Current Breast Milk PFAS Levels in the United States and Canada: After All This Time, Why Don't We Know More?
By Judy S LaKind, Marc-André Verner, Rachel D Rogers, Helen Goeden, Daniel Q Naiman, Satori A Marchitti, Geniece M Lehmann, Erin P Hines, and Suzanne E Fenton
Environ Health Perspect
February 28, 2022
Despite 20 y of biomonitoring studies of per- and polyfluoroalkyl substances (PFAS) in both serum and urine, we have an extremely limited understanding of PFAS concentrations in breast milk of women from the United States and Canada. The lack of robust information on PFAS concentrations in breast milk and implications for breastfed infants and their families were brought to the forefront by communities impacted by PFAS contamination.
The objectives of this work are to document published PFAS breast milk concentrations in the United States and Canada estimate breast milk PFAS levels from maternal serum concentrations in national surveys and communities impacted by PFAS; and compare measured/estimated milk PFAS concentrations to screening values.
We used three studies reporting breast milk concentrations in the United States and Canada We also estimated breast milk PFAS concentrations by multiplying publicly available serum concentrations by milk: serum partitioning ratios for perfluorooctanoic acid (PFOA), perfluorooctane sulfonate (PFOS), perfluorohexane sulfonate (PFHxS), and perfluorononanoic acid (PFNA). Measured and estimated breast milk concentrations were compared to children's drinking water screening values.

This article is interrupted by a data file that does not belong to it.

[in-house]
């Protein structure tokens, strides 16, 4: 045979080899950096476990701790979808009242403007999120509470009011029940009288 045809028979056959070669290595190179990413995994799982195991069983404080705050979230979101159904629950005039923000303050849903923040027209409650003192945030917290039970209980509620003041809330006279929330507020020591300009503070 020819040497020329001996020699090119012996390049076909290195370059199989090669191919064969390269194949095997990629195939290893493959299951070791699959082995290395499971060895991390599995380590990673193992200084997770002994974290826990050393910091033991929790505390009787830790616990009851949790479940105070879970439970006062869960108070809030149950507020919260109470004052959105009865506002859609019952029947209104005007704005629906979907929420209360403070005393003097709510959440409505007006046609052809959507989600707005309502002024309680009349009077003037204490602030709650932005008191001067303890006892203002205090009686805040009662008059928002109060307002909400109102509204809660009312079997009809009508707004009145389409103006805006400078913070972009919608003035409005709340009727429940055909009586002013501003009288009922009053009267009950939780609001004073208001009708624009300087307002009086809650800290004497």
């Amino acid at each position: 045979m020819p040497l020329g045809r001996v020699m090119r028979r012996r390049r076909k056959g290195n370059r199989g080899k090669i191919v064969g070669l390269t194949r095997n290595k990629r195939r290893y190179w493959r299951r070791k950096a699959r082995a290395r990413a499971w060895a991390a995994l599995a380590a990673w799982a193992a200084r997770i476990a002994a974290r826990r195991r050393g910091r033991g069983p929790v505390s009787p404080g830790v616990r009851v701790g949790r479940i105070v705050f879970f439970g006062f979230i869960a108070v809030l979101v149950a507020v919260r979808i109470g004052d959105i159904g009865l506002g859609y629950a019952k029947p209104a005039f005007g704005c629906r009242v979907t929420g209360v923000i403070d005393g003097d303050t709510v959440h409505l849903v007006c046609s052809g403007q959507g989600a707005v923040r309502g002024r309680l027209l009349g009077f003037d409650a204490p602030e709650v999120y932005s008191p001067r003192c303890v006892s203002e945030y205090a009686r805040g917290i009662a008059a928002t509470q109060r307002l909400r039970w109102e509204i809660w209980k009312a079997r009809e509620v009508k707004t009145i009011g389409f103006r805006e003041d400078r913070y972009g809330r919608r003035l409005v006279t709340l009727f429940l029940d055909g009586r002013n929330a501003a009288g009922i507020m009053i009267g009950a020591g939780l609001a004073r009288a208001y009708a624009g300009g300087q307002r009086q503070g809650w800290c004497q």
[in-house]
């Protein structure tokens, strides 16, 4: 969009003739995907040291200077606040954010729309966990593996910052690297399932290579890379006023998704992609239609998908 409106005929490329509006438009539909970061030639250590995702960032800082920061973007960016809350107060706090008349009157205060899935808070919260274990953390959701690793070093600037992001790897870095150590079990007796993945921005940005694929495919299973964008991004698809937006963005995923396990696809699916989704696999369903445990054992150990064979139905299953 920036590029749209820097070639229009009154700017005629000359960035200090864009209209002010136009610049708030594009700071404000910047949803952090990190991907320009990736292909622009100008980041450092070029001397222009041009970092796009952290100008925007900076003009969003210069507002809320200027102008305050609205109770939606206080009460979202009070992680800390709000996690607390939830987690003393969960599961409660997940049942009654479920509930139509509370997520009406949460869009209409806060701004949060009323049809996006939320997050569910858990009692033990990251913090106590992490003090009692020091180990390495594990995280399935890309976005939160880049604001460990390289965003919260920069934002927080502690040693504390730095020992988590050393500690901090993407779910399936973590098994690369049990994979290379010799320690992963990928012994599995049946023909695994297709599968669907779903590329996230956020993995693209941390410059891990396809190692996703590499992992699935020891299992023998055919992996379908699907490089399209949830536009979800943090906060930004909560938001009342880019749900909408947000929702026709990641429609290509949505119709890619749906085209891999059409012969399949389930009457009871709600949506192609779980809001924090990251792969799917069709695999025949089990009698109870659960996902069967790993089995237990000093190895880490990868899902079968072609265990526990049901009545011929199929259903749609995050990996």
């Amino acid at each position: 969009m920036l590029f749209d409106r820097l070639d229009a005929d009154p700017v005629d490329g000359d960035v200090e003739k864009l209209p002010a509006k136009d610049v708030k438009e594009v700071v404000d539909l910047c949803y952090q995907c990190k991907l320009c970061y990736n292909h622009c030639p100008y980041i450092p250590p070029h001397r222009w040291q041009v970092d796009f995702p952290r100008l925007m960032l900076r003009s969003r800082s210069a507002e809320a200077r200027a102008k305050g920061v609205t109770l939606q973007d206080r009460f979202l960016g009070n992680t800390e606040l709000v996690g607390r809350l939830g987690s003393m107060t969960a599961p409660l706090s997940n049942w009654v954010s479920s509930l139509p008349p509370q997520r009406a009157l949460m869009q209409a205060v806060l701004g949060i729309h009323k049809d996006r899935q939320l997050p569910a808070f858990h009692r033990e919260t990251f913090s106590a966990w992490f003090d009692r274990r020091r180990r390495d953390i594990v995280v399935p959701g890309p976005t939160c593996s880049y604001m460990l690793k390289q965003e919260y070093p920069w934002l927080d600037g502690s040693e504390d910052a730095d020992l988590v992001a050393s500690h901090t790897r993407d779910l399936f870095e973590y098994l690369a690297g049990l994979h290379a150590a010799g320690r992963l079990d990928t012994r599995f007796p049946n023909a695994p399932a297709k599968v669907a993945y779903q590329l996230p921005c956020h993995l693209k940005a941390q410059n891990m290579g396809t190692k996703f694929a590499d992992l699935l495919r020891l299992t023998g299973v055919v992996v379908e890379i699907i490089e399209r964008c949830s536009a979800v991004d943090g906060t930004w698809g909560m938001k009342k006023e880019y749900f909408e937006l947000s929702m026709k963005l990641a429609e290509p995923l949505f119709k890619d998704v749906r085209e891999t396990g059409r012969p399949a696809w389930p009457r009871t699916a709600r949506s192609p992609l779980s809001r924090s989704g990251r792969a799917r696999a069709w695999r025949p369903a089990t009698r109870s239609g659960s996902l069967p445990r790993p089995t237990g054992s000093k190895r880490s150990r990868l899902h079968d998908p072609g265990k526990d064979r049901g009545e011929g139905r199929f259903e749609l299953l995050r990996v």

Geometric means of estimated breast milk concentrations ranged over approximately two orders of magnitude for the different surveys/communities. All geometric mean and mean estimated and measured breast milk PFOA and PFOS concentrations exceeded drinking water screening values for children, sometimes by more than two orders of magnitude. For PFHxS and PFNA, all measured breast milk levels were below the drinking water screening values for children; the geometric mean estimated breast milk concentrations were close to-or exceeded-the children's drinking water screening values for certain communities. Exceeding a children's drinking water screening value does not indicate that adverse health effects will occur and should not be interpreted as a reason to not breastfeed; it indicates that the situation should be further evaluated. It is past time to have a better understanding of environmental chemical transfer to-and concentrations in-an exceptional source of infant nutrition.